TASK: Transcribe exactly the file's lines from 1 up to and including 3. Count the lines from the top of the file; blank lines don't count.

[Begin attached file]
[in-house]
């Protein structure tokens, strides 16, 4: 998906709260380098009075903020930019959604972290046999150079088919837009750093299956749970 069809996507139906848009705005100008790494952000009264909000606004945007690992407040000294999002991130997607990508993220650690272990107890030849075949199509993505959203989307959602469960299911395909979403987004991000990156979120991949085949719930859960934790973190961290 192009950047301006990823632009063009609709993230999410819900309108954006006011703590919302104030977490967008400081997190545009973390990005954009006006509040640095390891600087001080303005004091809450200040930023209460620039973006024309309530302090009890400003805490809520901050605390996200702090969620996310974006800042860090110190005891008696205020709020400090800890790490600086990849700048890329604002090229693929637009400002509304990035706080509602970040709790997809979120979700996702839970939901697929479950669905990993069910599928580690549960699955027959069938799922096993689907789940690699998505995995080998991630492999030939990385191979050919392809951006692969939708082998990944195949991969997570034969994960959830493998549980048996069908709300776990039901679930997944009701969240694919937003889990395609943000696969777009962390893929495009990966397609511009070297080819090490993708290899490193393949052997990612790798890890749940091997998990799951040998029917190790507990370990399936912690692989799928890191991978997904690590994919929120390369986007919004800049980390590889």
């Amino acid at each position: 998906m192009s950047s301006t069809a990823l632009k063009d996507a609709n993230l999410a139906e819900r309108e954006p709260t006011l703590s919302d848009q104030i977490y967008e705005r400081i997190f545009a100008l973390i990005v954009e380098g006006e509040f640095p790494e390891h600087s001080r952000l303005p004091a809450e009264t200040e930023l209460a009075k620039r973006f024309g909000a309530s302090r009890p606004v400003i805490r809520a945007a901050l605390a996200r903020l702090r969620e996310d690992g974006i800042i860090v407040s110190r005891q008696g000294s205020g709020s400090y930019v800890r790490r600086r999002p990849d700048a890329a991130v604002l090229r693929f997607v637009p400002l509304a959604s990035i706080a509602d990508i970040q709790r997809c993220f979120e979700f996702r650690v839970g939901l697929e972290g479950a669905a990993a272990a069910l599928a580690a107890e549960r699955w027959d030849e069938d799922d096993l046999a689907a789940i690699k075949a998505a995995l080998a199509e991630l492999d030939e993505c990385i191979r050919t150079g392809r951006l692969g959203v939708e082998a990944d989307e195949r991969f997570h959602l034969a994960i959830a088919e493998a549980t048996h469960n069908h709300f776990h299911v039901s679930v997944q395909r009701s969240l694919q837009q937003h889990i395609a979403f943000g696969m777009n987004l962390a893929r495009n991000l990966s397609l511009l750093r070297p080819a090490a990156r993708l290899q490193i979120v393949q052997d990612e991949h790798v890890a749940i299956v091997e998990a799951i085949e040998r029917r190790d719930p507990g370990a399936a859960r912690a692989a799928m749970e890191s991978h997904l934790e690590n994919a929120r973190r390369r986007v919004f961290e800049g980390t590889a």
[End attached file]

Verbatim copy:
[in-house]
């Protein structure tokens, strides 16, 4: 998906709260380098009075903020930019959604972290046999150079088919837009750093299956749970 069809996507139906848009705005100008790494952000009264909000606004945007690992407040000294999002991130997607990508993220650690272990107890030849075949199509993505959203989307959602469960299911395909979403987004991000990156979120991949085949719930859960934790973190961290 192009950047301006990823632009063009609709993230999410819900309108954006006011703590919302104030977490967008400081997190545009973390990005954009006006509040640095390891600087001080303005004091809450200040930023209460620039973006024309309530302090009890400003805490809520901050605390996200702090969620996310974006800042860090110190005891008696205020709020400090800890790490600086990849700048890329604002090229693929637009400002509304990035706080509602970040709790997809979120979700996702839970939901697929479950669905990993069910599928580690549960699955027959069938799922096993689907789940690699998505995995080998991630492999030939990385191979050919392809951006692969939708082998990944195949991969997570034969994960959830493998549980048996069908709300776990039901679930997944009701969240694919937003889990395609943000696969777009962390893929495009990966397609511009070297080819090490993708290899490193393949052997990612790798890890749940091997998990799951040998029917190790507990370990399936912690692989799928890191991978997904690590994919929120390369986007919004800049980390590889």
């Amino acid at each position: 998906m192009s950047s301006t069809a990823l632009k063009d996507a609709n993230l999410a139906e819900r309108e954006p709260t006011l703590s919302d848009q104030i977490y967008e705005r400081i997190f545009a100008l973390i990005v954009e380098g006006e509040f640095p790494e390891h600087s001080r952000l303005p004091a809450e009264t200040e930023l209460a009075k620039r973006f024309g909000a309530s302090r009890p606004v400003i805490r809520a945007a901050l605390a996200r903020l702090r969620e996310d690992g974006i800042i860090v407040s110190r005891q008696g000294s205020g709020s400090y930019v800890r790490r600086r999002p990849d700048a890329a991130v604002l090229r693929f997607v637009p400002l509304a959604s990035i706080a509602d990508i970040q709790r997809c993220f979120e979700f996702r650690v839970g939901l697929e972290g479950a669905a990993a272990a069910l599928a580690a107890e549960r699955w027959d030849e069938d799922d096993l046999a689907a789940i690699k075949a998505a995995l080998a199509e991630l492999d030939e993505c990385i191979r050919t150079g392809r951006l692969g959203v939708e082998a990944d989307e195949r991969f997570h959602l034969a994960i959830a088919e493998a549980t048996h469960n069908h709300f776990h299911v039901s679930v997944q395909r009701s969240l694919q837009q937003h889990i395609a979403f943000g696969m777009n987004l962390a893929r495009n991000l990966s397609l511009l750093r070297p080819a090490a990156r993708l290899q490193i979120v393949q052997d990612e991949h790798v890890a749940i299956v091997e998990a799951i085949e040998r029917r190790d719930p507990g370990a399936a859960r912690a692989a799928m749970e890191s991978h997904l934790e690590n994919a929120r973190r390369r986007v919004f961290e800049g980390t590889a």